2015-10-28 / Front Page

Russ Cohen & the ‘point-a-minute’ team

By Roy F. Chalker Jr.

One hundred years ago, something remarkable was happening in college football. The 1915 Vanderbiltt Commodores were winning, and winning - big. In fact,byy October 30 Vanderbiltilt had racked up an incredible 459 points to 0 (zero). By the end of the season the team had scored 514 points and given up 41 in 510 minutes of playing time while winning all but one game. Vanderbilt became known as the “Point a Minute Team” and was the highest scoring team in the country.

The team was led by long-time Coach Dan McGugin with a star quarterback named Irby “Rabbit” Curry. The team’s captain was Waynesboro’s own Russ Cohen.

Though Russ lived in Augusta during his college years, his family’s roots were in Burke County and he lived most of his life here. His family owned a plantation just north of Waynesboro on both sides of what is now U.S. Highway 25.

Vanderbilt’s 1915 record was even more remarkable because they were coming off a 2-8 season and only 10 experienced players had returned. Vanderbilt was a member of the Southern Intercollegiate Athletic Association (SIAA) and its opponents that year included Ole Miss, Tennessee, Auburn, Cumberland, Middle Tennessee, Southwestern, Georgetown, Henderson State and Virginia, which handed the team its only defeat that season. In that game, Vanderbilt made only five first downs and suffered a stunning 35-10 loss.

But, the Commodores clinched the SIAA championship with a 27-3 win over Sewanee in Nashville on Thanksgiving Day. It wasn't easy. Sewanee had not been scored on by a Southern Conference team all season and by the beginning of the fourth quarter, Vanderbilt was down 3-0. Curry, the star quarterback, had left the game bruised and battered. (It was later discovered that he had three broken ribs.) With ten minutes left to play, Curry reentered the game and led a great comeback. The Commodores scored 28 unanswered points before the final whistle blew.

Pictured at left, the 1939 coaching staff at VMI, including Head Coach Pooley Hubert (second from right) and Coach/Scout Russ Cohen (far right). Pictured at left, the 1939 coaching staff at VMI, including Head Coach Pooley Hubert (second from right) and Coach/Scout Russ Cohen (far right). Russ Cohen played end and caught many of “Rabbit” Curry’s passes. Curry accounted for 118 of Vanderbilt’s 514 points during the season and, along with Cohen and lineman Josh Cody, was named to the All-Southern Team. (In 1918, while serving as a U.S. Army pilot in World War I, Curry died when his plane was shot down over France.)

After finishing at Vanderbilt, Russ had a long career as a college coach, beginning as an assistant to the legendary Wallace Wade at the University of Alabama. It was then that Cohen made the acquaintance of the great Alabama player Allison T. “Pooley” Hubert, who would later join Russ in the peach business here and coach Waynesboro High School to a state championship in 1957.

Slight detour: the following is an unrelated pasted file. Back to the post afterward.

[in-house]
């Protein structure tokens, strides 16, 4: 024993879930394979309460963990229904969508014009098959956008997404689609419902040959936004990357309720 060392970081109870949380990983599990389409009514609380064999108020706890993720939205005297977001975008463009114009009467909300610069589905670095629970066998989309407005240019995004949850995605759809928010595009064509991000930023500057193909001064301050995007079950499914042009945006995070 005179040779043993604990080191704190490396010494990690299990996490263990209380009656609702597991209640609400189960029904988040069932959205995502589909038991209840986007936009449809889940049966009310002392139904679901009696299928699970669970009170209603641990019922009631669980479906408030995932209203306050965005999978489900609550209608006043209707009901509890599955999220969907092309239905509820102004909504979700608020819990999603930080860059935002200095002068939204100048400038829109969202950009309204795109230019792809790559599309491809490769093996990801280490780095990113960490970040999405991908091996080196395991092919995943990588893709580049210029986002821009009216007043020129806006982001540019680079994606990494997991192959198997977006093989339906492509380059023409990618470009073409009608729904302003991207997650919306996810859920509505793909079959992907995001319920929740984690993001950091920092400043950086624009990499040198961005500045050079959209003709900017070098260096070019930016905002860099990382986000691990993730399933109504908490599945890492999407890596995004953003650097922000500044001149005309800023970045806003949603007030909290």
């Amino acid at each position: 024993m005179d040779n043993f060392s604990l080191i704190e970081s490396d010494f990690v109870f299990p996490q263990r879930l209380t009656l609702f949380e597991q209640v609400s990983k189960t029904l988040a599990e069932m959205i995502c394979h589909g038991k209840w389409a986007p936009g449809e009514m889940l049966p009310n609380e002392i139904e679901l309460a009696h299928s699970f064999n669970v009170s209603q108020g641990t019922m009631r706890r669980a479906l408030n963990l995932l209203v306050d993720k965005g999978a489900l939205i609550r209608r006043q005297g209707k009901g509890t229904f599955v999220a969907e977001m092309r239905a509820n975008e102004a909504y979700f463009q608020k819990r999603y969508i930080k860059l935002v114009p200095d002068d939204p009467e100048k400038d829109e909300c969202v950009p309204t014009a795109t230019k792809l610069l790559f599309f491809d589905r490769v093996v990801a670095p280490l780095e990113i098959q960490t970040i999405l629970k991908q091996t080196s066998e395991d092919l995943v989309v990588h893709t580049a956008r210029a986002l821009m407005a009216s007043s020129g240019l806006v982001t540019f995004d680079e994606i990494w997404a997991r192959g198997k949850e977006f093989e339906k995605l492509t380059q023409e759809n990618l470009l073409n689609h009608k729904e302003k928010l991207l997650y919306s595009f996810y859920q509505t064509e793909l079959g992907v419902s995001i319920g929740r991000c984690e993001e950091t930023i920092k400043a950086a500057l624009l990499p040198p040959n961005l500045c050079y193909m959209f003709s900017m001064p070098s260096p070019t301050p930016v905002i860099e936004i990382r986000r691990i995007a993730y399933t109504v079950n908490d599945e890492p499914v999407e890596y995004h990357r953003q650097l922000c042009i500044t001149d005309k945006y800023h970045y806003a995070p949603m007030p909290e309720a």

After four years at Alabama, Russ became head coach at Louisiana State University, where he was personally hired by Governor Huey P. Long. The notorious “Kingfish” took a great interest in the LSU football program. According to Russ’ son Porter Cohen, Long obtained a signed letter of resignation from everyone he hired, including Cohen, so that all he had to do to fire someone was “accept their resignation.”

After a so-so season in 1930, Cohen’s Tigers faced a strong and talented team from Tulane, LSU’s in-state arch rival. According to legend, Long "accepted" Cohen's resignation during the game, which LSU lost 12-7. But, the Kingfish was ultimately so impressed by the Tigers’ effort that he called Russ to the Governor's Mansion and gave him a new three-year contract. According to “Greatest Moments in LSU Football History," Long told Cohen that he was “the only man in Louisiana with a contract without providing me with his undated resignation.” Of course, ultimately it didn’t matter, and Long ushered Cohen out at the end of a lackluster 1931 season. However, in 1934, for reasons still unclear to this day, the Kingfish walked across the field and presented Cohen with a wreath of yellow chrysanthemums during halftime of the game between LSU and Vanderbilt, where Cohen was an assistant coach.

Russ Cohen had a reputation as a great football talent scout, and went on to hold coaching positions at Cincinnati, Virginia Military Institute and Clemson in addition to LSU and Vanderbilt before returning to his Burke County roots in the early 1950s. He settled onto his farm just north of Waynesboro, enjoying his family, his peaches and an occasional round of golf with old friends like Pooley Hubert. He was a popular speaker on the local sports and civic club circuit and entertained several generations with his joyful wit and wonderful football lore. Russ Cohen died on April 7, 1981 at the age of 88. One of the mourners at his funeral at Waynesboro’s First Methodist Church was a tall man in a hound's tooth hat - Alabama Coach Paul “Bear” Bryant.

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